David Bourget (Western Ontario)
David Chalmers (ANU, NYU)
Rafael De Clercq
Jack Alan Reynolds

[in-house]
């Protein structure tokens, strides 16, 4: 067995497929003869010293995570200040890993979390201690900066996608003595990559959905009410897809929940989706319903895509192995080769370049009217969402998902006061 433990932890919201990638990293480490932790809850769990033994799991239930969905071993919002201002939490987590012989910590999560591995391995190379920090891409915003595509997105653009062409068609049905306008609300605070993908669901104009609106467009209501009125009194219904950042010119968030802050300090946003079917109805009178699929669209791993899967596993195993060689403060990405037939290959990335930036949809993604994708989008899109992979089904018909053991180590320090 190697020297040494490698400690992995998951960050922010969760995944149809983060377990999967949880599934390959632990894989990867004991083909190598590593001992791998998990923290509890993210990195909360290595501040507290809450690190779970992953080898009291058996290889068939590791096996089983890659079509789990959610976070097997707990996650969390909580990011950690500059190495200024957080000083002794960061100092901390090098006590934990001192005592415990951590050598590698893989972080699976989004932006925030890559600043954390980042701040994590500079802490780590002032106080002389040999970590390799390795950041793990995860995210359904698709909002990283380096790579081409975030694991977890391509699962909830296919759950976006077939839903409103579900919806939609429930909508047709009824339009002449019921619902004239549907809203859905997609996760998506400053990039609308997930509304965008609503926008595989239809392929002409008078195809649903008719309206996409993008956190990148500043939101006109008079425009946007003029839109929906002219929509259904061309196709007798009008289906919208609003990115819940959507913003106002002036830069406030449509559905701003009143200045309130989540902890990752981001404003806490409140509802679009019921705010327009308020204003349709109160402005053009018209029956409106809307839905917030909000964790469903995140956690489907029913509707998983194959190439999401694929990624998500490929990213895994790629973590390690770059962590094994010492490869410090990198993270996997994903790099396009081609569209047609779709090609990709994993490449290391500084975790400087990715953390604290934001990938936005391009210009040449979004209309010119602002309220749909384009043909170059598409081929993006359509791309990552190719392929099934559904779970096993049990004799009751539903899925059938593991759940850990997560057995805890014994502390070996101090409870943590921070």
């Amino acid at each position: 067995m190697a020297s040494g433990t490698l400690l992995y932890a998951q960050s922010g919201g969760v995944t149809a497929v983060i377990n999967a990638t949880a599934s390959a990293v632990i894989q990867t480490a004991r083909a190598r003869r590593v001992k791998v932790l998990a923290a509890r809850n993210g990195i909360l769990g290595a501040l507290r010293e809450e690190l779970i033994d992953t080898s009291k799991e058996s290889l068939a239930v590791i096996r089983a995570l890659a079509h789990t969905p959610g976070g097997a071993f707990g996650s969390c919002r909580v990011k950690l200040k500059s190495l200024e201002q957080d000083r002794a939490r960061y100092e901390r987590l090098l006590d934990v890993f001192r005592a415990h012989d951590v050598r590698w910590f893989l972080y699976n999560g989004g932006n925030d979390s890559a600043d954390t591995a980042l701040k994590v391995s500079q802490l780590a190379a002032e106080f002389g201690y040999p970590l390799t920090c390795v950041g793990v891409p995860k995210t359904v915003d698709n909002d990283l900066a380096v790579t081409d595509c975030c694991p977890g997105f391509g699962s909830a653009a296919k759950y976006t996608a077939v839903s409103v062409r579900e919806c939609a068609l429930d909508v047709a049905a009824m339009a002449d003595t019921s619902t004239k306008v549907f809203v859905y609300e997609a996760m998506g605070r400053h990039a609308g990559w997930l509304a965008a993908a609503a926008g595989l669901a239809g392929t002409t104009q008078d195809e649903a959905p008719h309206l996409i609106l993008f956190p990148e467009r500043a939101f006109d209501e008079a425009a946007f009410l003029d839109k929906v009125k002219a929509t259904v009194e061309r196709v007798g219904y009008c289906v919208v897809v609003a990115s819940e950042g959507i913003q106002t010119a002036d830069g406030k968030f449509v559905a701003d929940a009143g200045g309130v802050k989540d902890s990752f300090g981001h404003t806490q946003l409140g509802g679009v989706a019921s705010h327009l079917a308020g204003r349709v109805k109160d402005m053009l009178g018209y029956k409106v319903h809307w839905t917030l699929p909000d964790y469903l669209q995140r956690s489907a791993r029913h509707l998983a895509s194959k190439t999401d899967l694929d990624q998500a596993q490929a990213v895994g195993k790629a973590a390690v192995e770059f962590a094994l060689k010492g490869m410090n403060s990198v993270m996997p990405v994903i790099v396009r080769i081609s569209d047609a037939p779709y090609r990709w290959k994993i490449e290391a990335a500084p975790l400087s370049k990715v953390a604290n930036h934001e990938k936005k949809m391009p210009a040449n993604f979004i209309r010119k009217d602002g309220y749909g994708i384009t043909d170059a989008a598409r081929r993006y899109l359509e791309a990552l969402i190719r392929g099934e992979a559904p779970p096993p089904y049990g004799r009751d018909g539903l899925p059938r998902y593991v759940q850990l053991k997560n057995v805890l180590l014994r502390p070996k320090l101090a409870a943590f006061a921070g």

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At the recent UN climate change conference in Bali, UN Secretary General Ban Ki-moon called for a revolutionary change in the world's energy mix to minimize the risk of catastrophic global heating. This paper explores the implications for the World Bank and other donor institutions, employing proposed Bank financing of the Mmamabula coal-fired power project in Botswana as an illustrative case. Using the latest estimates of generating costs for coal-fired and low-carbon power options, I compute the CO2 accounting charges that would promote switching to the low-carbon options. In all cases, I find that that the switching charges are at the low end of the range that is compatible with safe atmospheric limits on carbon loading. Among the low-carbon options that I have considered for Botswana, solar thermal power seems to dominate carbon capture and storage.My results suggest that the World Bank and other donor institutions will adopt a transformational energy policy if they use appropriate accounting charges for carbon emissions. The Mmamabula example indicates that this approach will select low-carbon options in many cases, and grants from the Bank's Clean Technology Fund and other sources can finance the market-cost gap between clean and fossil-fired technologies. Clean energy projects should proliferate, as donors learn about the new approach and more funds are devoted to meeting the global emissions reduction mandate.
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